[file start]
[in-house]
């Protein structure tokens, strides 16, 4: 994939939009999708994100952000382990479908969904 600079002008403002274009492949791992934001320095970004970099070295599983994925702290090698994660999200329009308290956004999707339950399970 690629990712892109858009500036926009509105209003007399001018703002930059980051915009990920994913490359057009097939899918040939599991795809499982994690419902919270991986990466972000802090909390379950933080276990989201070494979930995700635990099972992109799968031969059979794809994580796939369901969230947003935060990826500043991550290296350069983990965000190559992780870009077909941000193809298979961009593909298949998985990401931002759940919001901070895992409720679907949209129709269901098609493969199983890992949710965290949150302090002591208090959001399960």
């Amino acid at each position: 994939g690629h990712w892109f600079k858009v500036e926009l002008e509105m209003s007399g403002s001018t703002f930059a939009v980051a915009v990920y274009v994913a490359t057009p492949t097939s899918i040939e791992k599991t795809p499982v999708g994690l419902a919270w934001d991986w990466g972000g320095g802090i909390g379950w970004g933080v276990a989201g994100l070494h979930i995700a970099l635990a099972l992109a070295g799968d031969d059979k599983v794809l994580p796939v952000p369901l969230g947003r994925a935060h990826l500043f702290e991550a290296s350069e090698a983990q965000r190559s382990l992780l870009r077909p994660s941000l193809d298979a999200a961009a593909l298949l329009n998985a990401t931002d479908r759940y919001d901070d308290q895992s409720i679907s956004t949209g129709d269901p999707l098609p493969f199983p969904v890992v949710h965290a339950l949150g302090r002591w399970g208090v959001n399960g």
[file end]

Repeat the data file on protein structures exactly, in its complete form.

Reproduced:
[in-house]
């Protein structure tokens, strides 16, 4: 994939939009999708994100952000382990479908969904 600079002008403002274009492949791992934001320095970004970099070295599983994925702290090698994660999200329009308290956004999707339950399970 690629990712892109858009500036926009509105209003007399001018703002930059980051915009990920994913490359057009097939899918040939599991795809499982994690419902919270991986990466972000802090909390379950933080276990989201070494979930995700635990099972992109799968031969059979794809994580796939369901969230947003935060990826500043991550290296350069983990965000190559992780870009077909941000193809298979961009593909298949998985990401931002759940919001901070895992409720679907949209129709269901098609493969199983890992949710965290949150302090002591208090959001399960």
């Amino acid at each position: 994939g690629h990712w892109f600079k858009v500036e926009l002008e509105m209003s007399g403002s001018t703002f930059a939009v980051a915009v990920y274009v994913a490359t057009p492949t097939s899918i040939e791992k599991t795809p499982v999708g994690l419902a919270w934001d991986w990466g972000g320095g802090i909390g379950w970004g933080v276990a989201g994100l070494h979930i995700a970099l635990a099972l992109a070295g799968d031969d059979k599983v794809l994580p796939v952000p369901l969230g947003r994925a935060h990826l500043f702290e991550a290296s350069e090698a983990q965000r190559s382990l992780l870009r077909p994660s941000l193809d298979a999200a961009a593909l298949l329009n998985a990401t931002d479908r759940y919001d901070d308290q895992s409720i679907s956004t949209g129709d269901p999707l098609p493969f199983p969904v890992v949710h965290a339950l949150g302090r002591w399970g208090v959001n399960g």